Ireland, as a whole, had a reduction in electricity use of about 1.5% for the evening. In the three-hour period between 6:30 p.m. and 9:30 p.m., there was a reduction of 50 megawatts, saving 150 megawatt-hours, or approximately 60 tonnes of carbon dioxide.
In Dubai, where external lighting on several major city landmarks was turned off and street lighting in selected areas was dimmed by 50%, the Electricity and Water Authority reported savings of 100 megawatt-hours of electricity. This represented a 2.4% reduction in demand compared to before the hour began.
The best result was from Christchurch, New Zealand, with the city reporting a drop of 13% in electricity demand. However, national grid operator Transpower reported that New Zealand's power consumption during Earth Hour was 335 megawatts, higher than the 328 megawatt average of the previous two Saturdays. Melbourne, Australia reduced demand by 10.1%. Sydney, being the city that participated in both the 2007 and 2008 Earth Hours, cut electricity consumption by 8.4%. This is less than the previous year's 10.2%; however, Earth Hour executive director Andy Ridley made the claim that after factoring margin of error, the participation in this city was the same.
The worst result was from Calgary, Canada. The city's power consumption actually went up 3.6% at the hour's peak electricity demand. Calgary's weather plays a large role in power consumption, and the city experienced weather 12 °C (around 22 °F) colder than the previous Saturday's recorded temperature in the inaugural year. Enmax, the city's power supplier, has confirmed that in all subsequent years, Calgarians have not supported the Earth Hour initiative, noting that power consumption changed only marginally during the hour in 2010 and 2011 (1% or less) and in 2012 and 2013 showed no appreciable change in power usage at all.
Celebrations around the world
- The Danish royal palaces, Amalienborg Palace and Gråsten Palace, went dark at the Queen's command.
- Nelly Furtado held a free concert at Nathan Phillips Square in Downtown Toronto to celebrate Earth Hour.
- In Toronto, Ontario, York University's student-run Environmental Outreach Team ran an afternoon Earth Hour information session, and the York University Observatory offered an extra public viewing session.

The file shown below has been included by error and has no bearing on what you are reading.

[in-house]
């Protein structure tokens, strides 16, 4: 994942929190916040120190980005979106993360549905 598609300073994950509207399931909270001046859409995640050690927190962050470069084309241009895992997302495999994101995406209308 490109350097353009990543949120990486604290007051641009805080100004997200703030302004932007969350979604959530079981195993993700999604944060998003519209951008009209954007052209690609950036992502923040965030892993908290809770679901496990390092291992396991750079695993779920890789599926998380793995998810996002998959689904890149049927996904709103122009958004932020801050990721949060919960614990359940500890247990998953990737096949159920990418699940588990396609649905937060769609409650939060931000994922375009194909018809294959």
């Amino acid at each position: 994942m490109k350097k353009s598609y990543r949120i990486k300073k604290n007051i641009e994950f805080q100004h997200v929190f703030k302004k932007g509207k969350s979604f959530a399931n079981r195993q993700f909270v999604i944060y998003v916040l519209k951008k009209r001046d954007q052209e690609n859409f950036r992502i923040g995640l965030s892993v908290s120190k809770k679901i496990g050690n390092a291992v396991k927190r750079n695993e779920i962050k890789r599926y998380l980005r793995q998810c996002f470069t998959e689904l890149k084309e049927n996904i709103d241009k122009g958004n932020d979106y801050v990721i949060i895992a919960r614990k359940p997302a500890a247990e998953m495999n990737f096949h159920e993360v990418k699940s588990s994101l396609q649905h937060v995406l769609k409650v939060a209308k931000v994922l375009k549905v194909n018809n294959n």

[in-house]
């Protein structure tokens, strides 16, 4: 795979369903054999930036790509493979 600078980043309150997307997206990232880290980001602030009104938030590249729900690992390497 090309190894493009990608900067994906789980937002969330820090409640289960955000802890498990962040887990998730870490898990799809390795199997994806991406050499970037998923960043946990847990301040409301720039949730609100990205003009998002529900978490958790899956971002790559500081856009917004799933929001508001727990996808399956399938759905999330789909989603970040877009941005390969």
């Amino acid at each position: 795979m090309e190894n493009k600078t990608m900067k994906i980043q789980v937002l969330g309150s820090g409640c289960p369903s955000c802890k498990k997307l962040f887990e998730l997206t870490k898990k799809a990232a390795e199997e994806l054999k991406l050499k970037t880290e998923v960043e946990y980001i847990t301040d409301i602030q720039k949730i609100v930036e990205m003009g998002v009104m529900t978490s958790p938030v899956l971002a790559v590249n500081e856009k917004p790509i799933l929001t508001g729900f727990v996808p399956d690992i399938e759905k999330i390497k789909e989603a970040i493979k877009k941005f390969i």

- Stargazing activities were held in Toronto's Ontario Science Centre and Richmond Hill's David Dunlap Observatory.
- Astronomy Ireland set up high-powered telescopes in Dublin's Phoenix Park to allow people to take advantage of the night sky, normally swamped by bright city lights.
- In Tel Aviv, Israel, a free concert by Knesiyat Hasekhel was held at Rabin Square. Power needed for the concert was generated by a group of cyclists pushing pedal generators. The rest of the power was supplied by generators burning used falafel oil for power.
- In Atlanta, the CEO of WWF US, Carter Roberts, and the Mayor of Atlanta, Shirley Franklin, flipped a giant switch on live TV, symbolically starting the wave of lights going out on the buildings around the city.
- In San Francisco, a public event hosted by WWF US was attended by Mayor Gavin Newsom, Gold medal figure skater Brian Boitano, Grateful Dead drummer Mickey Hart, and other celebrities. They gathered to watch the lights go out, listening to the music of Jason Damato.
- In Kuala Lumpur, Malaysia, the lights of the world's tallest twin towers, the Petronas Towers, were turned off.
- In Egypt, the lights went out on the Sphinx and the Great Pyramids of Giza from 8:30 to 9:30 pm.
Earth Hour has also received free publicity from the Google corporation. From 12:00 a.m. on 29 March 2008 until the end of Earth Hour, the Google homepage in the United States, Colombia, Canada, Denmark, Ireland and the UK was turned to a black background. Their tagline is, "We've turned the lights out. Now it's your turn – Earth Hour." However, Google stated that for 2009 they would not turn the page black again due to the confusion it caused many users. A common misconception is that having a black background on a web page reduces the power consumption of monitors; LCD monitors use a constant amount of power regardless of which colors are shown. This is not the case for organic LED monitors, though they are not currently in popular use.
- Earth Hour was covered extensively in the United States with segments on The Oprah Winfrey Show, NBC Nightly News, CBS Evening News, The Today Show, Good Morning America, CNN, CNN International, The Weather Channel and more. Several stations around the United States went live with their coverage, including Atlanta NBC station WXIA-TV, who did an hourlong Earth Hour special during the event.
- Canada's The Weather Network moved its studios outside between 8 and 9 p.m. EDT for Earth Hour, using only an LED light for the hour.
- The Agenda with Steve Paikin on TVOntario ran its full program running only on candlelight.
|Wikinews has related news: Businesses and individuals worldwide to turn lights off as part of Earth Hour 2009|
Earth Hour 2009 was from 8:30 p.m. to 9:30 p.m. local time, March 28, 2009. 88 countries and 4,159 cities participated in Earth Hour 2009, ten times more cities than Earth Hour 2008 had (2008 saw 400 cities participate). One billion votes was the stated aim for Earth Hour 2009, in the context of the pivotal 2009 United Nations Climate Change Conference.